My name is Nicola Edmonds and I am a Therapist providing both medium and long-term therapy to adult individuals in Oxford and London. I also offer therapy online.
With our world turned upside over the last 18 months by Covid, all of us have been facing unexpected and challenging things. Some people do not wish to return to the world outside their home, many feel isolated and depressed, some face an existential crisis as to what was their life even about, and doubt as to what the future holds. Relationships have either been strengthened, challenged or broken. Jobs have been lost or re-located, the community of work we used to belong to, scattered.
How do we make meaning out of a post-Covid world?
Through my work, I am also finding hope through peoples' resilience and creativity; through small communities standing by and supporting their elderly and homebound; through a collective voice via the internet, voices coming together and becoming louder, showing their muscle and asking for change; a demand to be seen, to be equal, to have some importance. People’s determination to find a way forward is constantly inspiring.
I work with people from all walks of life and backgrounds, coming to me with a diverse range of problems.
As a fully-qualified therapist I am a member of the British Association of Counselling and Psychotherapy, and abide by their code of ethics. Registered Member:00960001
Come and find your potential and strengths, come and find the will and courage to ask for more from your life and others. “Remind yourself that you cannot fail at being yourself.” [Wayne Dyer]
Counselling and Psychotherapy provides a confidential and supportive environment in which together we will explore your anxieties and issues. Science shows that simply talking to someone who genuinely listens is in itself deeply therapeutic.
This is an opportunity to talk and offload about yourself, your relationships, thoughts and feelings in order to gain understanding about your current behaviour. Through talking about what is going on for you internally, in a space that holds no judgement, this can encourage greater personal awareness and insight, allowing you to make life changes that support you living a more fulfilling life. It can also help you strengthen your sense of self, leading to better connections with others.
I believe the key element in effective therapy is the quality of the relationship built between therapist and client(s). For me therapeutic work is a journey we walk together, where no 'one size fits all'. I work with genuine respect for you and your personal values, whilst offering alternative ways of making sense of yourself and your life and so facilitating personal and spiritual growth, to find the will and courage to ask for more from your life and others.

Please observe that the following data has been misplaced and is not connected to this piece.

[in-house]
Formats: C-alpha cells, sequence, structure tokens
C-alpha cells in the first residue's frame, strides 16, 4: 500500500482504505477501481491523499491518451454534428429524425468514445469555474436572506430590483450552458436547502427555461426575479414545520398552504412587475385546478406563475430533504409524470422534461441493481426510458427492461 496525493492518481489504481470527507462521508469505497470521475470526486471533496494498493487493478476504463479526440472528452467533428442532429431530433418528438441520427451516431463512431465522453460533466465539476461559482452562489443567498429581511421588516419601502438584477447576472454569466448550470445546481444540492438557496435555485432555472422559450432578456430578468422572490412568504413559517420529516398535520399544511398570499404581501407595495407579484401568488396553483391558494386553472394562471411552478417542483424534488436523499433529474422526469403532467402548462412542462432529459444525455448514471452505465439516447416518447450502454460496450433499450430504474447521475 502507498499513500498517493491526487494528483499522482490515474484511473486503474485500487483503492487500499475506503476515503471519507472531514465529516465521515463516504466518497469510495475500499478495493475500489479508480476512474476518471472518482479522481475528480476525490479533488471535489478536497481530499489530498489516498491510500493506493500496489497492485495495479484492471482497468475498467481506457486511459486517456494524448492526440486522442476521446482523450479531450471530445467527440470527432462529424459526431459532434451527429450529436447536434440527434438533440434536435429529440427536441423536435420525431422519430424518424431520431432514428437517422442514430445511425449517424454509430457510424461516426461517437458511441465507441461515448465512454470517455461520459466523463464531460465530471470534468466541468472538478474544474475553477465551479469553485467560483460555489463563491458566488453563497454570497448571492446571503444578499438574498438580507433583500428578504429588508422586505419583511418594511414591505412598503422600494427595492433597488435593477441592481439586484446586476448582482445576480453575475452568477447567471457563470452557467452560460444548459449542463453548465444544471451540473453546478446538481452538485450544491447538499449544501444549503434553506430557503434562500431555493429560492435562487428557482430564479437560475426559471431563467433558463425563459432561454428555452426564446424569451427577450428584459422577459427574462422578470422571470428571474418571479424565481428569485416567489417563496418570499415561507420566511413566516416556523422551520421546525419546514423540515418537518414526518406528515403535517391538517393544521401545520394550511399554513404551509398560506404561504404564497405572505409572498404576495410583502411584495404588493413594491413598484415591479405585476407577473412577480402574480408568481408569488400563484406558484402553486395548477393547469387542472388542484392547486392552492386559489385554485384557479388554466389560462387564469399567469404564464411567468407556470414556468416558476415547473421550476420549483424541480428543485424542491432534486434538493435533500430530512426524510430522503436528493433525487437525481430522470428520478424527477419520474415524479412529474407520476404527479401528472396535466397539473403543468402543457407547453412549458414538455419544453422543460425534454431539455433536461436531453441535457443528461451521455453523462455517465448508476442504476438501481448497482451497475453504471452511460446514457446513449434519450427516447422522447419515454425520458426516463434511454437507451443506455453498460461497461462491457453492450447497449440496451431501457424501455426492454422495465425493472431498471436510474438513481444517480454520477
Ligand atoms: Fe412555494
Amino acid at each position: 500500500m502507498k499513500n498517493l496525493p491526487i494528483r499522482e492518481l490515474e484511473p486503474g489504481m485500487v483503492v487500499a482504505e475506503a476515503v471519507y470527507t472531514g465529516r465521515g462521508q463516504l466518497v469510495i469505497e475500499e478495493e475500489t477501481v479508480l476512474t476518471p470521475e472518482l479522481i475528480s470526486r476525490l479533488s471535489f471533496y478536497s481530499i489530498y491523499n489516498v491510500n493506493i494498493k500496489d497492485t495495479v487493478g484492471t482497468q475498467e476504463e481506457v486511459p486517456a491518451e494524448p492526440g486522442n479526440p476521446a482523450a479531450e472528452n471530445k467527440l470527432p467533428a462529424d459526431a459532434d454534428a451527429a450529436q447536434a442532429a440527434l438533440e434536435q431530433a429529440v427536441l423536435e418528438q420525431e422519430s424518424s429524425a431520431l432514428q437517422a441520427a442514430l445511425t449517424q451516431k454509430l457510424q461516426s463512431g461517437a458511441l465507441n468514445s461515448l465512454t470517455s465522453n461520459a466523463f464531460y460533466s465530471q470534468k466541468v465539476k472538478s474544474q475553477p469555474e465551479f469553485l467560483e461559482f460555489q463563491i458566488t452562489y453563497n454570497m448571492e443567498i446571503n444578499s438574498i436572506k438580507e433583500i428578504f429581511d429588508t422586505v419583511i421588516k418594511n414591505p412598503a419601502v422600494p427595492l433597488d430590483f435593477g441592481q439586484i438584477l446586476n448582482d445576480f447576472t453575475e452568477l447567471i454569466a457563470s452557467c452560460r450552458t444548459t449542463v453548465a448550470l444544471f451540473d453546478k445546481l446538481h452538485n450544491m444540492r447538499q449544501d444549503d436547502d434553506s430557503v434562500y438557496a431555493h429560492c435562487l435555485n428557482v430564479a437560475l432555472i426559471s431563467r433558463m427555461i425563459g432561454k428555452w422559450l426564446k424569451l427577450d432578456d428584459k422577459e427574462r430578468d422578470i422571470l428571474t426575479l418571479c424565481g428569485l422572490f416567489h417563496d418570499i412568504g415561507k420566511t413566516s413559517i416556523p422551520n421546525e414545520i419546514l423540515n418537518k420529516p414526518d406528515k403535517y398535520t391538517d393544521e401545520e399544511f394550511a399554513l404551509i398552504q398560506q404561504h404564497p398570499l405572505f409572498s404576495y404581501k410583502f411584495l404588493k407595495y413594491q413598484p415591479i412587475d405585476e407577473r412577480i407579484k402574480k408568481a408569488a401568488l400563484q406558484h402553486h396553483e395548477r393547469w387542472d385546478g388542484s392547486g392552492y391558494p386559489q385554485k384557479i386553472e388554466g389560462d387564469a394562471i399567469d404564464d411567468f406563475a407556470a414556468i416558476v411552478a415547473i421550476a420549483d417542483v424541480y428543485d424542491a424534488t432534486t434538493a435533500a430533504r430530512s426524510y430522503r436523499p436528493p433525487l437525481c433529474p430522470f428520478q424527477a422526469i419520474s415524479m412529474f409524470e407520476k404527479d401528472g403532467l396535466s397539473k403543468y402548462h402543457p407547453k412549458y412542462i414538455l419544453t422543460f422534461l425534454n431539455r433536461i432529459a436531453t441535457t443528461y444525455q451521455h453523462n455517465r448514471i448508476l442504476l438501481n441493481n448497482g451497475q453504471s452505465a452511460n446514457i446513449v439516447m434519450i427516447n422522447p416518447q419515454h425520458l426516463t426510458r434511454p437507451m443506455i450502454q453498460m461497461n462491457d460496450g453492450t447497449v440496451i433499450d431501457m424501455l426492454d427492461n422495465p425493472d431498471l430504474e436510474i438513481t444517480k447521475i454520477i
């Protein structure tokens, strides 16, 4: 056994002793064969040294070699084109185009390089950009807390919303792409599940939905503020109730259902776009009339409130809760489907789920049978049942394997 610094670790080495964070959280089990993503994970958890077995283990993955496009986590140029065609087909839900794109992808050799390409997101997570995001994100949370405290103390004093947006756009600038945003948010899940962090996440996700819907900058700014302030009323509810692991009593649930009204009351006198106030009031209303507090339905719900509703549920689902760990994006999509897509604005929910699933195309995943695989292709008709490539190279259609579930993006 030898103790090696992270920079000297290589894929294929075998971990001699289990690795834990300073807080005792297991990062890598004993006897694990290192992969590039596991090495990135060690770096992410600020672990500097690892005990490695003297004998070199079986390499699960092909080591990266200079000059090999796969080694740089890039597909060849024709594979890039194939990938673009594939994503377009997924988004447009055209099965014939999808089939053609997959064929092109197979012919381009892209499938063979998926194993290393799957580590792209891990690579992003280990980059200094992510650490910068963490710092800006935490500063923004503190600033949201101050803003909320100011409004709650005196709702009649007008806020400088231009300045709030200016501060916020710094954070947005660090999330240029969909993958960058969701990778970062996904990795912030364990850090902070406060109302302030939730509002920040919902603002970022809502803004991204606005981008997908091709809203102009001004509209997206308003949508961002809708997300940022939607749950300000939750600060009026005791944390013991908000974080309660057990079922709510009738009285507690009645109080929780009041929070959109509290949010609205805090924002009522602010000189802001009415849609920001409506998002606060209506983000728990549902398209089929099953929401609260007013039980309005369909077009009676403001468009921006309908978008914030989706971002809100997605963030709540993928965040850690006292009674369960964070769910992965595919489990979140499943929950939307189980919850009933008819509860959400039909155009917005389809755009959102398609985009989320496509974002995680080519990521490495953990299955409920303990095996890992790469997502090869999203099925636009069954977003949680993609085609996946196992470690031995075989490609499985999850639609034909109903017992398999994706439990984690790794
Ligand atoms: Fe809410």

Giving space and time to reflection is a gift to yourself. By allowing the more hidden, possibly denied parts of yourself to come forward, be discovered and accepted, makes it possible for you to forge new paths and allow change.
Elements of healthy self-reflection that can support you in therapy:
Happiness is found when you stop comparing yourself to others [Buddha]
I will work with you as a unique individual with an emphasis on the therapeutic relationship between therapist and client. I take an open-minded approach with my clients, using whichever methodology that seems to be the most appropriate. As a Humanistic trained therapist, I work integratively utilising a breadth of Psychotherapy modes. These include:
“It takes courage to show up and become who you really are. Make the changes when you can choose to rather than being forced to.”
When we use the word "trauma" we tend to think of catastrophic events like soldiers in combat or people living in a war zone. However, trauma can arise from any event or ongoing life experience that causes our mind and bodies to freeze due to the degree of emotional and physical threat that was experienced. In my eyes, your experience is as valid as the nest person’s. Symptoms of trauma may be if you are:
* feeling overwhelmed
* finding yourself over-reacting
* feeling isolated, angry, anxious, depressed
* self-medicating or trying to manage your pressures with drugs, alcohol or food
* dissociating (cutting off from your immediate experiences, disconnecting from your overwhelming
Sometimes you will not recognise that you are suffering from trauma symptoms either because you do not remember events from the past or, if you do, may feel these experiences do not have any impact now. However, if you have suffered a developmental or relational trauma you will often experience similar symptoms to those who have been through what is called a "single incident trauma" (like a car crash or a mugging).
In working with you, my hope is to support you interrupt the 'frozen' response so that your mind and body ultimately stop responding as if the past threat is still there, help you melt and soften your response to the world around you.